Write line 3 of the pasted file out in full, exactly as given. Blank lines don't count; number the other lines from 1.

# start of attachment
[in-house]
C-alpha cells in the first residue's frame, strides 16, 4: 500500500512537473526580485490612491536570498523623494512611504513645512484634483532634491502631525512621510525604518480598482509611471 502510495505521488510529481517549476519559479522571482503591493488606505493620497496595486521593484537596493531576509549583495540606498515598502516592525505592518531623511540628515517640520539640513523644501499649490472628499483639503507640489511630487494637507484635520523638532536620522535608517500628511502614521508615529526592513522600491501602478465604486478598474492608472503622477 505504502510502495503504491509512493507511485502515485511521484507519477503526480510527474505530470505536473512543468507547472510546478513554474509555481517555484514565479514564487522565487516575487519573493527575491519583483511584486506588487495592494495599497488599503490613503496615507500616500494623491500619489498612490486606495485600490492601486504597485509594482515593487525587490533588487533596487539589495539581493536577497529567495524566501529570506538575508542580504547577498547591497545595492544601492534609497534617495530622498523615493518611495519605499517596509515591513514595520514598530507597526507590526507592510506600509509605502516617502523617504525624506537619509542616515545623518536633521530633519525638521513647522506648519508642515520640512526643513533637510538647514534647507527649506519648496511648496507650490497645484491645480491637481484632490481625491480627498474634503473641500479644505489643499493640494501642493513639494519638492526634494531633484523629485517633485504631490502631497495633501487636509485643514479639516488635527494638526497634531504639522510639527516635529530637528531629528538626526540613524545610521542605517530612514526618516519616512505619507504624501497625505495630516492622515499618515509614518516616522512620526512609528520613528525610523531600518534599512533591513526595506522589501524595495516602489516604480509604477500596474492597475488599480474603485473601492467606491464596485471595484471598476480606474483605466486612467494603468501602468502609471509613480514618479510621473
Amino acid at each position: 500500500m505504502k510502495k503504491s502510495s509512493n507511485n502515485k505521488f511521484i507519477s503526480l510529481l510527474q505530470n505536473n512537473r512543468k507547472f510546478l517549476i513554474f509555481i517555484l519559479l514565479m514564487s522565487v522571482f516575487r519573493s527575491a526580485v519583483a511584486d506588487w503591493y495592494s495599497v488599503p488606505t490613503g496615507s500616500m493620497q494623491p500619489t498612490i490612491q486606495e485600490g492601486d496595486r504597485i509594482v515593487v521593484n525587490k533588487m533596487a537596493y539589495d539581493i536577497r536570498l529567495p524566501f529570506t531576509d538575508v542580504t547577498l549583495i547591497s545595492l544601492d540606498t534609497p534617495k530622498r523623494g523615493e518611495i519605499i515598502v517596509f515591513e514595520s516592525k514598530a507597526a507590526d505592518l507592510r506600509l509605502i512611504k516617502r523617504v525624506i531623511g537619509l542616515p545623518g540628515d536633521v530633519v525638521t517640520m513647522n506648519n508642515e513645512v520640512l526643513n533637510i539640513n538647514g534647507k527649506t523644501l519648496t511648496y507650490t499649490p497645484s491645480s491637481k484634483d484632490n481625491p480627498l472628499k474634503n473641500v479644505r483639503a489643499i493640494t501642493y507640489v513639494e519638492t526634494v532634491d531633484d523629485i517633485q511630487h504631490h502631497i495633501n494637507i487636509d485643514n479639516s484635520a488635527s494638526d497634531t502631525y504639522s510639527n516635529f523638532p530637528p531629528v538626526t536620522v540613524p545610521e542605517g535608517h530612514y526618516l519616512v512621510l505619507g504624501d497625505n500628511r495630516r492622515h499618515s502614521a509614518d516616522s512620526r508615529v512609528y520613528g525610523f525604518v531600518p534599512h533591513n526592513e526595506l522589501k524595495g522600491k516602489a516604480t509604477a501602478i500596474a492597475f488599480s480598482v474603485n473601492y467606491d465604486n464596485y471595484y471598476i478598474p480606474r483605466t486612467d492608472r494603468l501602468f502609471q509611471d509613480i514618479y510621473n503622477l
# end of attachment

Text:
Amino acid at each position: 500500500m505504502k510502495k503504491s502510495s509512493n507511485n502515485k505521488f511521484i507519477s503526480l510529481l510527474q505530470n505536473n512537473r512543468k507547472f510546478l517549476i513554474f509555481i517555484l519559479l514565479m514564487s522565487v522571482f516575487r519573493s527575491a526580485v519583483a511584486d506588487w503591493y495592494s495599497v488599503p488606505t490613503g496615507s500616500m493620497q494623491p500619489t498612490i490612491q486606495e485600490g492601486d496595486r504597485i509594482v515593487v521593484n525587490k533588487m533596487a537596493y539589495d539581493i536577497r536570498l529567495p524566501f529570506t531576509d538575508v542580504t547577498l549583495i547591497s545595492l544601492d540606498t534609497p534617495k530622498r523623494g523615493e518611495i519605499i515598502v517596509f515591513e514595520s516592525k514598530a507597526a507590526d505592518l507592510r506600509l509605502i512611504k516617502r523617504v525624506i531623511g537619509l542616515p545623518g540628515d536633521v530633519v525638521t517640520m513647522n506648519n508642515e513645512v520640512l526643513n533637510i539640513n538647514g534647507k527649506t523644501l519648496t511648496y507650490t499649490p497645484s491645480s491637481k484634483d484632490n481625491p480627498l472628499k474634503n473641500v479644505r483639503a489643499i493640494t501642493y507640489v513639494e519638492t526634494v532634491d531633484d523629485i517633485q511630487h504631490h502631497i495633501n494637507i487636509d485643514n479639516s484635520a488635527s494638526d497634531t502631525y504639522s510639527n516635529f523638532p530637528p531629528v538626526t536620522v540613524p545610521e542605517g535608517h530612514y526618516l519616512v512621510l505619507g504624501d497625505n500628511r495630516r492622515h499618515s502614521a509614518d516616522s512620526r508615529v512609528y520613528g525610523f525604518v531600518p534599512h533591513n526592513e526595506l522589501k524595495g522600491k516602489a516604480t509604477a501602478i500596474a492597475f488599480s480598482v474603485n473601492y467606491d465604486n464596485y471595484y471598476i478598474p480606474r483605466t486612467d492608472r494603468l501602468f502609471q509611471d509613480i514618479y510621473n503622477l